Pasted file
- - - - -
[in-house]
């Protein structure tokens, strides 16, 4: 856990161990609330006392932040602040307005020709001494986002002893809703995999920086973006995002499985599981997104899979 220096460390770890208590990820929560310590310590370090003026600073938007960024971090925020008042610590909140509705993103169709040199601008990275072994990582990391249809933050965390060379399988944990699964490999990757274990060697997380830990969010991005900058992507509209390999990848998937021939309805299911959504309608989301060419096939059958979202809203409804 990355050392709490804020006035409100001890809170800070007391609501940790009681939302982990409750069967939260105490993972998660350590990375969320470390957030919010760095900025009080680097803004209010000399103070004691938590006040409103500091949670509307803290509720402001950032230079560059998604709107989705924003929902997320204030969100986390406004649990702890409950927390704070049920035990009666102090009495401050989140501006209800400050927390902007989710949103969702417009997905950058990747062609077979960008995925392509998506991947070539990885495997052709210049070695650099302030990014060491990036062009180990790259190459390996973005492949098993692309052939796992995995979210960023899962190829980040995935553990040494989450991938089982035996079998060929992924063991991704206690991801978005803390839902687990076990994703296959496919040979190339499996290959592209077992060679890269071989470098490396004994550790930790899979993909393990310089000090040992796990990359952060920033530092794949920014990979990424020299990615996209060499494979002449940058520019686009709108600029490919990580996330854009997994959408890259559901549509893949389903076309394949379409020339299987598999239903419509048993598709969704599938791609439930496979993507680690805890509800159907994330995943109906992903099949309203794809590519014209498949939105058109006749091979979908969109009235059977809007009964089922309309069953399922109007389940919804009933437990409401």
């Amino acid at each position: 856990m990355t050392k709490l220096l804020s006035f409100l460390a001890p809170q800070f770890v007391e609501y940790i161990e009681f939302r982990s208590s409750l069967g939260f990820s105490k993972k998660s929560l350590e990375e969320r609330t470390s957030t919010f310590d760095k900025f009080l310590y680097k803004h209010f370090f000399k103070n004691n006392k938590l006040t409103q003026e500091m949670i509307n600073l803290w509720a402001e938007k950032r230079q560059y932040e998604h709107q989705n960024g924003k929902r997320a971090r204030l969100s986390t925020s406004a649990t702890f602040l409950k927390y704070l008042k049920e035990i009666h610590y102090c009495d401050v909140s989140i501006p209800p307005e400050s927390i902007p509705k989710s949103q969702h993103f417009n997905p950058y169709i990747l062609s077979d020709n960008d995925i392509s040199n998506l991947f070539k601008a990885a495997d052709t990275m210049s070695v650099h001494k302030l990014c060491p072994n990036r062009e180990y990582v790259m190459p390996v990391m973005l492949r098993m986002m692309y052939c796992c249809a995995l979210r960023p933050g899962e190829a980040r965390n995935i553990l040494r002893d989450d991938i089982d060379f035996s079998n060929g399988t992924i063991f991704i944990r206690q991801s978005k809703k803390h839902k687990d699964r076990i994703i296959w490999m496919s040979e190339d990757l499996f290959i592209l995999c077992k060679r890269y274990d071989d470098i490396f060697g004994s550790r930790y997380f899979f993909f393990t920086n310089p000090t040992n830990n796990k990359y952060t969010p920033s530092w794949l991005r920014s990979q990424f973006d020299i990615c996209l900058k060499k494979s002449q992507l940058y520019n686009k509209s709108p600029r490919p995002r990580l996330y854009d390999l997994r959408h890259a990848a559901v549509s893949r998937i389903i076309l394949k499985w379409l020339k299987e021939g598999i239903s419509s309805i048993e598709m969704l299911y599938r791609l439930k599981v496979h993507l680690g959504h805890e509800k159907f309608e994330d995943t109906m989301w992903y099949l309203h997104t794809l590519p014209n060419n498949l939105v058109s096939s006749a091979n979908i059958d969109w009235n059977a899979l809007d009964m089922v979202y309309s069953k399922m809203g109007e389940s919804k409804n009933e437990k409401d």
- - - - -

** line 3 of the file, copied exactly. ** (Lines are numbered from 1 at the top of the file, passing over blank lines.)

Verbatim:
């Amino acid at each position: 856990m990355t050392k709490l220096l804020s006035f409100l460390a001890p809170q800070f770890v007391e609501y940790i161990e009681f939302r982990s208590s409750l069967g939260f990820s105490k993972k998660s929560l350590e990375e969320r609330t470390s957030t919010f310590d760095k900025f009080l310590y680097k803004h209010f370090f000399k103070n004691n006392k938590l006040t409103q003026e500091m949670i509307n600073l803290w509720a402001e938007k950032r230079q560059y932040e998604h709107q989705n960024g924003k929902r997320a971090r204030l969100s986390t925020s406004a649990t702890f602040l409950k927390y704070l008042k049920e035990i009666h610590y102090c009495d401050v909140s989140i501006p209800p307005e400050s927390i902007p509705k989710s949103q969702h993103f417009n997905p950058y169709i990747l062609s077979d020709n960008d995925i392509s040199n998506l991947f070539k601008a990885a495997d052709t990275m210049s070695v650099h001494k302030l990014c060491p072994n990036r062009e180990y990582v790259m190459p390996v990391m973005l492949r098993m986002m692309y052939c796992c249809a995995l979210r960023p933050g899962e190829a980040r965390n995935i553990l040494r002893d989450d991938i089982d060379f035996s079998n060929g399988t992924i063991f991704i944990r206690q991801s978005k809703k803390h839902k687990d699964r076990i994703i296959w490999m496919s040979e190339d990757l499996f290959i592209l995999c077992k060679r890269y274990d071989d470098i490396f060697g004994s550790r930790y997380f899979f993909f393990t920086n310089p000090t040992n830990n796990k990359y952060t969010p920033s530092w794949l991005r920014s990979q990424f973006d020299i990615c996209l900058k060499k494979s002449q992507l940058y520019n686009k509209s709108p600029r490919p995002r990580l996330y854009d390999l997994r959408h890259a990848a559901v549509s893949r998937i389903i076309l394949k499985w379409l020339k299987e021939g598999i239903s419509s309805i048993e598709m969704l299911y599938r791609l439930k599981v496979h993507l680690g959504h805890e509800k159907f309608e994330d995943t109906m989301w992903y099949l309203h997104t794809l590519p014209n060419n498949l939105v058109s096939s006749a091979n979908i059958d969109w009235n059977a899979l809007d009964m089922v979202y309309s069953k399922m809203g109007e389940s919804k409804n009933e437990k409401d």